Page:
Nebraska (2013 Cannes review)
The first question at the Cannes press conference for Nebraska, the new film from Alexander Payne, was about why the director decided to shoot his comedy-drama in black and white. It’s an understandable query. Studios don’t like black-and-white movies from a commercial perspective and, because Payne’s films emphasize character and dialogue, they’re not necessarily thought of as being grandly cinematic, which might require such a striking look. But after seeing the film, the choice makes more than a little sense. Payne doesn’t use black and white to make his movie grand. Quite the contrary, he uses the lack of color to illustrate his characters’ tiny, quiet existence. To paraphrase a line from Paul Simon, their lives are so common they practically disappear.
Nebraska is much in the same vein as Payne’s last film, The Descendants, in that it has inklings of being a comedy when really it’s just a melancholy drama with the occasional chuckle. After venturing to California wine country for Sideways and Hawaii for The Descendants, he’s back in his native Nebraska, which in his early films (best of all, Election) he chronicled with fondness but also a clear-eyed candor. In his Midwestern films, his protagonists are often coping with lives that aren’t quite as happy as maybe they would have hoped. They don’t have big dreams—it’s not as if they want to be musicians or champion boxers or astronauts—but still they’ve fallen into mediocrity and regret. Payne may poke fun at them, but the deep affection for their foibles is just as evident.
His new film is filled with these disgruntled sorts. It stars Will Forte as David Grant, an electronics salesman living in Billings, Montana, the same town where his parents now reside. His father, Woody (Bruce Dern), is a miserable cuss: He drinks too much, can’t hear very well, and generally wants to be left the hell alone, especially by his wife Kate (June Squibb). Woody’s mental faculties are fading, demonstrated by the fact that he’s giddy about winning a million dollars. He hasn’t, of course, but he assumes that he has because of a sweepstakes offer that came in the mail saying that he did. (Woody isn’t interested in the fine print.) The catch is that he has to go Lincoln, Nebraska, to redeem his money, and although David knows that the whole thing is nonsense, he reluctantly agrees to drive his father, figuring if it’ll make the old man happy, what’s the harm?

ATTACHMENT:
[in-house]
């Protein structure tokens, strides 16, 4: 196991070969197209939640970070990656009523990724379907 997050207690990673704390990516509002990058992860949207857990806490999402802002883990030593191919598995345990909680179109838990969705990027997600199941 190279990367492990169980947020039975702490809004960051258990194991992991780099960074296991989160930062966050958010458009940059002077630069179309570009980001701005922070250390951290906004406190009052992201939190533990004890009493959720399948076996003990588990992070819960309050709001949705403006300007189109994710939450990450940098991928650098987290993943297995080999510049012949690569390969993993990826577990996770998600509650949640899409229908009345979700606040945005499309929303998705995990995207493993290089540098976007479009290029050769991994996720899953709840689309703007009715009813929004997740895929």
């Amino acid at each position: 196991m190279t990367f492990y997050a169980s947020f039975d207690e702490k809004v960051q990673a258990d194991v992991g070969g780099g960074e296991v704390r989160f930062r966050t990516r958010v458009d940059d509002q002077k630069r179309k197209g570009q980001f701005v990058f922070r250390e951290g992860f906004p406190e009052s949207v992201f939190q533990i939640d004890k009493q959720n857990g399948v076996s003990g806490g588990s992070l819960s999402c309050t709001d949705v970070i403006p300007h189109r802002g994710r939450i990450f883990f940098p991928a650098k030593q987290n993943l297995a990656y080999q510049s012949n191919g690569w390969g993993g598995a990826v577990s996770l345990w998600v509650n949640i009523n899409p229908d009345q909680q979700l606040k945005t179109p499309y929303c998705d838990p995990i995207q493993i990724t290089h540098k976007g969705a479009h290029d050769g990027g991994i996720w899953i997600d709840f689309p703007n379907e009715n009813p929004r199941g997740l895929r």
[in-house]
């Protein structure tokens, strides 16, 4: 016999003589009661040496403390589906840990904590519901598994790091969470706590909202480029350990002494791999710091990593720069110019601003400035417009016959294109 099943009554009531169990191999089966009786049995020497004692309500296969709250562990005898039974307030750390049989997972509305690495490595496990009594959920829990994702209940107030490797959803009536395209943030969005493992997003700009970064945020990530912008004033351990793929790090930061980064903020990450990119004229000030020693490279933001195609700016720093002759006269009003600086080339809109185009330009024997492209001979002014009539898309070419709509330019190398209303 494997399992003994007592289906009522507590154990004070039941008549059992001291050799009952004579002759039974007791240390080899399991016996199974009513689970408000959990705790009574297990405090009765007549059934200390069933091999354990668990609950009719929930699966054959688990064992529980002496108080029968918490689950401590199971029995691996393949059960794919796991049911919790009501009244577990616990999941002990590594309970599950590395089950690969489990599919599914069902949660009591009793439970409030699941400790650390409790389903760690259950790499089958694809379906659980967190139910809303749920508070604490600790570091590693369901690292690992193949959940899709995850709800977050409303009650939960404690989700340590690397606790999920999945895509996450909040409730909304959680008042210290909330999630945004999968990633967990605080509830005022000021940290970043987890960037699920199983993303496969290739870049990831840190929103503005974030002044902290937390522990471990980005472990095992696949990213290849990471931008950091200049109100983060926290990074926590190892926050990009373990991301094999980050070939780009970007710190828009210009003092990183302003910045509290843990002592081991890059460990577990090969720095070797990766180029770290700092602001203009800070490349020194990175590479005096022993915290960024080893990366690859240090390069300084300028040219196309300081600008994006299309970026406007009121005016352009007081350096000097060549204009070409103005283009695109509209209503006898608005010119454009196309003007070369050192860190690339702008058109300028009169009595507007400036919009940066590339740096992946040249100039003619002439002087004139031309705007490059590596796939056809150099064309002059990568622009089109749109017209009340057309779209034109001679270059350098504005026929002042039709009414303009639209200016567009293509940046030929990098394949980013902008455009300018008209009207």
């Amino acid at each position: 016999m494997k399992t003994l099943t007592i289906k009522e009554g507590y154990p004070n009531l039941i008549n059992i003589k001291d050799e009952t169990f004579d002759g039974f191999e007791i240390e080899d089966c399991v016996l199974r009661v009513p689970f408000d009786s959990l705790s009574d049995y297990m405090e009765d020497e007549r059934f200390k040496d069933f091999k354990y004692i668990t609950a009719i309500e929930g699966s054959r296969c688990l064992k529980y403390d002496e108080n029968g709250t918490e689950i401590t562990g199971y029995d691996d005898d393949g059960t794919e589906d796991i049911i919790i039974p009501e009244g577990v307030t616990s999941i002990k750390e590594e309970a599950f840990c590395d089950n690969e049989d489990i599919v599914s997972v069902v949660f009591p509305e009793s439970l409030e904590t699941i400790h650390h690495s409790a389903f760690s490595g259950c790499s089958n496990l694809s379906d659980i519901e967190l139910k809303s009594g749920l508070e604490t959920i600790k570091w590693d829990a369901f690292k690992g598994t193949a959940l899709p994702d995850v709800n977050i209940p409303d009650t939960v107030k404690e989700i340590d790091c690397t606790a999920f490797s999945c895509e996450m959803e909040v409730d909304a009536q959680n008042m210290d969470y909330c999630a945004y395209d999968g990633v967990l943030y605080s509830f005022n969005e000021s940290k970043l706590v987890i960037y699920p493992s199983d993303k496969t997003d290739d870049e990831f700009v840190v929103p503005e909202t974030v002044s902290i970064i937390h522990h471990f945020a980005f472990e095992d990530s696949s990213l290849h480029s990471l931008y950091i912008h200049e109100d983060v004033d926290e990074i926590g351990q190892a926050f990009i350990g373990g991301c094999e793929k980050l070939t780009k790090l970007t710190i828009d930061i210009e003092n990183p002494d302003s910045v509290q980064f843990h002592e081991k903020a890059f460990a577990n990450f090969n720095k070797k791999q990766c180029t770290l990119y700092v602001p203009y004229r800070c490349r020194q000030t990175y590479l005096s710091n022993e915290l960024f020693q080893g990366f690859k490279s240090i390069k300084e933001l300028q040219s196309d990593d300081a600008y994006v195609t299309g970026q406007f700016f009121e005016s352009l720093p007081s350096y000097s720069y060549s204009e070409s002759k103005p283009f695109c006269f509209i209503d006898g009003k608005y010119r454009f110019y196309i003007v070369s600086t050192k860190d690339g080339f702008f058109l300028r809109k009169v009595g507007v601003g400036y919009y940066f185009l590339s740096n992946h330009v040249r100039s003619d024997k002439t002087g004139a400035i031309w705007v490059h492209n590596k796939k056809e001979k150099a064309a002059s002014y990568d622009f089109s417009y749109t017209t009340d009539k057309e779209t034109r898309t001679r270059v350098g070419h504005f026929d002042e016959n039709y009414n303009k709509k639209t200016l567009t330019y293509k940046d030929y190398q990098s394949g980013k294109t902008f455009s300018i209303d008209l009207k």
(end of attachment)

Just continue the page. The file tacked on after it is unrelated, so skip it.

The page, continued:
This father-and-son road movie has certain conventionalities embedded in its DNA. But whether because of the black-and-white images or the stripped-down sparseness of Payne’s compositions, Nebraska feels somewhat different than his other films. It’s a little more deadpan and a little more depressive. And it’s the first time that Payne’s ability to create emotional wallops based on understated scenes felt a bit mechanical. Such moments still work, but you can see the strings being pulled. Maybe not surprisingly, then, the movie represents a sort of crossroads for Payne—appropriate choice of words for a road-trip film—in which he’s trying to find new ways to express familiar sentiments. (The critical consensus from Cannes about Nebraska is that it’s “minor Payne.” I think it might be more accurate to call it a transitional film, with one foot in his old techniques and one tentatively standing in new ones.)